In the Matter of Component Architecture

In the Matter of Component Architecture is a fantastic piece on the value of code reuse which appears to have been written merely as an email to a mailing list.

Software as it is currently being developed provides so much value relative to its costs that we as practitioners of this medieval-class craft can get away with practices that would not be tolerated by a Taiwanese manufacturer of toasters.

2 thoughts on “In the Matter of Component Architecture

  1. It’s all the fault of licenses. Starting at the beginning of that piece; I can buy a jar of peanut butter, take it home and do what I want with it. Instead, imagine if the jar came with a license saying that I’ll only use it on pre-made bread of type X or Y and absolutely not that hippie open-recipe bread and that it cannot be shared amongst my friends, they must buy their own jars. Would you buy it? Now multiply that by the number of items you use in your breakfast task (tea, milk, sugar, kettle, cereal etc.), each with their own slightly different licenses.

    Imagine if Coca-Cola ordered a warehouse where the license said they could only store bottles of Coca-Cola in it. One day, Coca-Cola discover they’ve made a few too many cans and need somewhere to store them. There’s some spare space in the bottle warehouse, but the license prohibits them from doing so. Oops!

    A lot of NIH syndrome stems from the license terms of other software being unacceptable, or the existing solutions aren’t quite flexible enough to do what you need with them. When you license something closed-source that you cannot modify, you’re handing over control of a large part of your organisation to some random company whose only goal is to take as much money from you as possible.

    Taking those above points into consideration, is it any wonder that people re-invent the wheel all the time in software engineering?

  2. “The Sears Department stores of K-Mart Corporation will sell you an adjustable wrench that not only has a guarantee … they will even replace it if you broke it because you damaged it on purpose. … I do note that their more complicated appliances don’t have this strong a warranty…”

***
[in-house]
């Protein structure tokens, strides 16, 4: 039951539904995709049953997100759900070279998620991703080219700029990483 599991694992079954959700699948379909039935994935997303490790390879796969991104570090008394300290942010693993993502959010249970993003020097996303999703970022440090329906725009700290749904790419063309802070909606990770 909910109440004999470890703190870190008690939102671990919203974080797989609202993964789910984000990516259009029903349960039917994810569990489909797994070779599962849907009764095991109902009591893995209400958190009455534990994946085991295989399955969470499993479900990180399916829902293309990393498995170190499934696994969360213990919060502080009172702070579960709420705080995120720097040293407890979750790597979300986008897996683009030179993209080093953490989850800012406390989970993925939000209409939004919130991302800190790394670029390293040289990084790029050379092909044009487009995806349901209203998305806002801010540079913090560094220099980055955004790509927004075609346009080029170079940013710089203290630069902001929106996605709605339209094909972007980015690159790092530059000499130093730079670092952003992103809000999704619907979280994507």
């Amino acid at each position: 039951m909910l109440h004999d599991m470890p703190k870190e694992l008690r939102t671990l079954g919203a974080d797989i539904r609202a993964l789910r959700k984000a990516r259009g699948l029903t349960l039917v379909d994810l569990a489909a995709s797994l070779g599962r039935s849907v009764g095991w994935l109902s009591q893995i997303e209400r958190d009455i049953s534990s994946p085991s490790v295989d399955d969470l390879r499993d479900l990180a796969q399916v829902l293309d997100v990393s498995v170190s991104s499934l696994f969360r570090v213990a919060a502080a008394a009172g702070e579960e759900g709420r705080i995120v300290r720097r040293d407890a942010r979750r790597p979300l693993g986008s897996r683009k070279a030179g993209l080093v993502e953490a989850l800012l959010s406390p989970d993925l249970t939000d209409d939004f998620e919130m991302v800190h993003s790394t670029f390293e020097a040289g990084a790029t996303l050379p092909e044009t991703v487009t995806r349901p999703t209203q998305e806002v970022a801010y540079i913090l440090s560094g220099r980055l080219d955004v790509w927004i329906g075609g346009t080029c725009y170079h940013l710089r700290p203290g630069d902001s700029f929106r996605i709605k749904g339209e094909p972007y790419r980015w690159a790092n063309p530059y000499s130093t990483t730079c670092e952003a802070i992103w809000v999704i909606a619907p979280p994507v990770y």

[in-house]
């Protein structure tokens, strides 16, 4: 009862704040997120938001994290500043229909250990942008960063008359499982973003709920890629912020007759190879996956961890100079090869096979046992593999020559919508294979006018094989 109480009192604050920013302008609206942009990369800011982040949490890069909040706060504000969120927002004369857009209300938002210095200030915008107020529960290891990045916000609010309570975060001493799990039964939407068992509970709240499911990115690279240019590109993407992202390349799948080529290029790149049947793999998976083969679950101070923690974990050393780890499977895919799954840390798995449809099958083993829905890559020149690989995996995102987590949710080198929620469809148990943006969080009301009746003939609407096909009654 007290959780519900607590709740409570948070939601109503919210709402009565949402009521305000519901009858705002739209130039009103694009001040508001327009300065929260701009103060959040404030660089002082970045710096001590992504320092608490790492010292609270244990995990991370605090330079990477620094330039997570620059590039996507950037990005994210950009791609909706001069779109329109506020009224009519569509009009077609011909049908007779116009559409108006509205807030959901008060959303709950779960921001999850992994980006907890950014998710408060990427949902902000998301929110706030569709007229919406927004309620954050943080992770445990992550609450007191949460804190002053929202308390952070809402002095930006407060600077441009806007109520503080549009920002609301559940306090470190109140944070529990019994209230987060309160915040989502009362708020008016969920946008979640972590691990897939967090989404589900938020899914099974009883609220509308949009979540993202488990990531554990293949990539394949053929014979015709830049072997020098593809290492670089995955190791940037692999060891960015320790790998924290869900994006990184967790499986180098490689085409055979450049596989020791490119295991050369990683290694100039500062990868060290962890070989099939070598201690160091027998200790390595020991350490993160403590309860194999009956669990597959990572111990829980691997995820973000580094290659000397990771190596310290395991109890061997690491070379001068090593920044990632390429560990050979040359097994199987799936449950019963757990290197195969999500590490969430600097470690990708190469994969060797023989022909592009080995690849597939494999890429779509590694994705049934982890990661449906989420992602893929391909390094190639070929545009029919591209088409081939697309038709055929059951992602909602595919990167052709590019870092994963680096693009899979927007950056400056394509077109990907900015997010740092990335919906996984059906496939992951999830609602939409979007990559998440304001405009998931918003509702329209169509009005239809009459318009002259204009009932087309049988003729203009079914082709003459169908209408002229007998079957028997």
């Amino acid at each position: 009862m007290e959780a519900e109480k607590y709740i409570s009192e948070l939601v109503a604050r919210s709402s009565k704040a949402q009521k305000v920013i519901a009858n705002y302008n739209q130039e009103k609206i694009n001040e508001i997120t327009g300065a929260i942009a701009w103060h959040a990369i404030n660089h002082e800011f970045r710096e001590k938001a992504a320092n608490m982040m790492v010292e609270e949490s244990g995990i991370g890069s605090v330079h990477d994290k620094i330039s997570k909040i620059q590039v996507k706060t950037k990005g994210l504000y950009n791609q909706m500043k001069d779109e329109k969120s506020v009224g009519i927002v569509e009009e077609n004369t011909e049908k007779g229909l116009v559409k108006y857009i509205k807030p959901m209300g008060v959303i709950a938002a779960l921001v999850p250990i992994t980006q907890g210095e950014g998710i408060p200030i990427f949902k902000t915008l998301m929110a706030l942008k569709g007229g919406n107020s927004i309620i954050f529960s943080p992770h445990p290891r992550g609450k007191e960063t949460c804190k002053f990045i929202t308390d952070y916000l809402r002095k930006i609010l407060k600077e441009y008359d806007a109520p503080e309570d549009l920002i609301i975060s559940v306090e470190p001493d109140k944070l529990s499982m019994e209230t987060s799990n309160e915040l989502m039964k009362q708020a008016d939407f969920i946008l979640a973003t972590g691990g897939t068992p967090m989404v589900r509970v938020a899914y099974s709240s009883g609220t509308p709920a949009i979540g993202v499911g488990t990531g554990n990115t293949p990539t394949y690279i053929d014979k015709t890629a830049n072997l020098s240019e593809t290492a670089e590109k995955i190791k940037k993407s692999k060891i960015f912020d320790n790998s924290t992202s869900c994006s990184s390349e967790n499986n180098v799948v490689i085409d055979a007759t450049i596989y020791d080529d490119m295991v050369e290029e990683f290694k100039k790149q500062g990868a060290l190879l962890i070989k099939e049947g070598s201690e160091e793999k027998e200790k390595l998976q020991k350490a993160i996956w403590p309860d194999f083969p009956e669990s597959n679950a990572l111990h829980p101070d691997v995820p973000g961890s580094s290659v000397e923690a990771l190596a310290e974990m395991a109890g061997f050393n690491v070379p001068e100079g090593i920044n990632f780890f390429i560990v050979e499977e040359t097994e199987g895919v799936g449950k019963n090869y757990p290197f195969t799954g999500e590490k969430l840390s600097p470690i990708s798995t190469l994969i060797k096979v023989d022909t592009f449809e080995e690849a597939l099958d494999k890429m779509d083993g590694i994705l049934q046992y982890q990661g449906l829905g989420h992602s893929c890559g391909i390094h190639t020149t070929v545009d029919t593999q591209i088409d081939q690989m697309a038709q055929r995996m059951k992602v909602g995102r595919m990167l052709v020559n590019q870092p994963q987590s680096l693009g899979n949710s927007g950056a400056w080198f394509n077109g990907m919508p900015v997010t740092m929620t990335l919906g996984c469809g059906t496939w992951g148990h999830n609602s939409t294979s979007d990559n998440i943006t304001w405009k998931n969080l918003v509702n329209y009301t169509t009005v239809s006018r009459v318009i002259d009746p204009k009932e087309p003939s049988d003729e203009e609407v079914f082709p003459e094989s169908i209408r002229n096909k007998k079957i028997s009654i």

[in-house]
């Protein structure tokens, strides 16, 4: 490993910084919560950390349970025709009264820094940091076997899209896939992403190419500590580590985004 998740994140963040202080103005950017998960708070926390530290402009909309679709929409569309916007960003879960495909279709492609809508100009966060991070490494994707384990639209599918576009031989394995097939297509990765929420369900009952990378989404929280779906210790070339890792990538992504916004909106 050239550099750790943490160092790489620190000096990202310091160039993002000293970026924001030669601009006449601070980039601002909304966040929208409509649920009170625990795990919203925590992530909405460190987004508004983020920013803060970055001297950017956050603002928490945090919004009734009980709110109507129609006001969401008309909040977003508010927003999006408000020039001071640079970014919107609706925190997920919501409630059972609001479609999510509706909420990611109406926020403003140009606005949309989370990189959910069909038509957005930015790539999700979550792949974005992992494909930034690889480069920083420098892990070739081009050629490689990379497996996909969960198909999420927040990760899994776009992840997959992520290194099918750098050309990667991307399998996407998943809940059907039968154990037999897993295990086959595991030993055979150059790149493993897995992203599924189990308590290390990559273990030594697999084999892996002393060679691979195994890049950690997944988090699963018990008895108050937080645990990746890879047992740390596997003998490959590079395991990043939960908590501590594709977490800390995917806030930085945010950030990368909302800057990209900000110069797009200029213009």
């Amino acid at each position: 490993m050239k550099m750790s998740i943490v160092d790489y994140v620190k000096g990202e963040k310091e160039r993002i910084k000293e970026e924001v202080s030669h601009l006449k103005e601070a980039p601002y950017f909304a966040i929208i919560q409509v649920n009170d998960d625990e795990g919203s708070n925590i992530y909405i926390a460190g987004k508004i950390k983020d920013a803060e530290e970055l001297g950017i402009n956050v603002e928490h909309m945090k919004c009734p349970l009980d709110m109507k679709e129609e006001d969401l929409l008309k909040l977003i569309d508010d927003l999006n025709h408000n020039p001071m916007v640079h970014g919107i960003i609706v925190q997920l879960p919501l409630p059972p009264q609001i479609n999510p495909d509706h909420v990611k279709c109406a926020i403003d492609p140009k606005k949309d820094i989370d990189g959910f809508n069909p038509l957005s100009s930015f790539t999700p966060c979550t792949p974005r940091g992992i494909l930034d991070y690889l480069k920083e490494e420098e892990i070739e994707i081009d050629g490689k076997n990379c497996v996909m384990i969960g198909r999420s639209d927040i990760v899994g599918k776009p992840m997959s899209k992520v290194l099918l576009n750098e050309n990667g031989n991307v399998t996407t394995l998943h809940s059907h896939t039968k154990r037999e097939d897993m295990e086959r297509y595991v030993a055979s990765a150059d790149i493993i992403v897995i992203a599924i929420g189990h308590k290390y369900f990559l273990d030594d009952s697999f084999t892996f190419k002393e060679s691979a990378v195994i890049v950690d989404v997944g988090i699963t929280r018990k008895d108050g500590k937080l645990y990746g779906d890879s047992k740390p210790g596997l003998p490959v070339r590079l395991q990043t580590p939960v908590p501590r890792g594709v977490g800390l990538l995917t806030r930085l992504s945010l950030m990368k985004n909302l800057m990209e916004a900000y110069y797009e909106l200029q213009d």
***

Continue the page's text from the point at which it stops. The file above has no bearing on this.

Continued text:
And there’s the clue: software is much more complicated than a wrench, and far easier to break. Making a peanut-butter sandwich is a well-defined task with a clearly-defined set of tools, and it isn’t complicated (even if you add the jelly component).

    But if I write software, it could be used on a variety of platforms and different kinds of hardware, to process all manner of weird data for which it may or may not have been designed. There are too many variables to offer a cast-iron guarantee, and the vendors who give the appearance that they do so are usually selling false promises (just read the EULA fine-print).

    Writing software is more on a par with performing surgery or offering counselling than it is with building houses (“architecture” is such an unfortunate word in this context, because it implies rigidity and precise definition). I bet you will never find surgeons, psychiatrists, etc, who will offer a guarantee that it will “just work” — there are too many variables, they’d be mad to even entertain the notion. Likewise, for all the attempts to tie software writers’ hands with strict coding conventions and inflexible languages, eventually you will have to admit that what you want is a talented team with commitment and energy. Whether or not to use an out-of-the-box component or craft one yourself should be left to your better judgement. We accept this in other walks of life, so why should programmers be relegated to the level of electronic burger-flipping?

    (PS: Seems to me this has all been discussed before, but the supposed solutions always fall down to a greater or lesser extent. New methodology, anyone? I’m sure that’s never been proposed before… ;)